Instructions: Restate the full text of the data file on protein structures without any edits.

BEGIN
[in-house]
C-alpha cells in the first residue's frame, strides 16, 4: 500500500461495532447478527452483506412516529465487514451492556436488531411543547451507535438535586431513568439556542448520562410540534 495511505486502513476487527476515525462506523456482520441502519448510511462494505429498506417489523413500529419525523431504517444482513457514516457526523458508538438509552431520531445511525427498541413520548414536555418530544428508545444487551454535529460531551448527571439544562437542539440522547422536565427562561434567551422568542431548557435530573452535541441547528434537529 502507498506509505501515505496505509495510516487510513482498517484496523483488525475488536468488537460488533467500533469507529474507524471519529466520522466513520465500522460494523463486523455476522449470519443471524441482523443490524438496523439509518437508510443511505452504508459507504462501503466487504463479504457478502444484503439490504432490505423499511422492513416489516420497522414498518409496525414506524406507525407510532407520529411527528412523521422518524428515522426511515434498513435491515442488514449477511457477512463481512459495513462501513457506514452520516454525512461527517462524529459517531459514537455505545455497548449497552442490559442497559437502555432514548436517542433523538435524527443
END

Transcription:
[in-house]
C-alpha cells in the first residue's frame, strides 16, 4: 500500500461495532447478527452483506412516529465487514451492556436488531411543547451507535438535586431513568439556542448520562410540534 495511505486502513476487527476515525462506523456482520441502519448510511462494505429498506417489523413500529419525523431504517444482513457514516457526523458508538438509552431520531445511525427498541413520548414536555418530544428508545444487551454535529460531551448527571439544562437542539440522547422536565427562561434567551422568542431548557435530573452535541441547528434537529 502507498506509505501515505496505509495510516487510513482498517484496523483488525475488536468488537460488533467500533469507529474507524471519529466520522466513520465500522460494523463486523455476522449470519443471524441482523443490524438496523439509518437508510443511505452504508459507504462501503466487504463479504457478502444484503439490504432490505423499511422492513416489516420497522414498518409496525414506524406507525407510532407520529411527528412523521422518524428515522426511515434498513435491515442488514449477511457477512463481512459495513462501513457506514452520516454525512461527517462524529459517531459514537455505545455497548449497552442490559442497559437502555432514548436517542433523538435524527443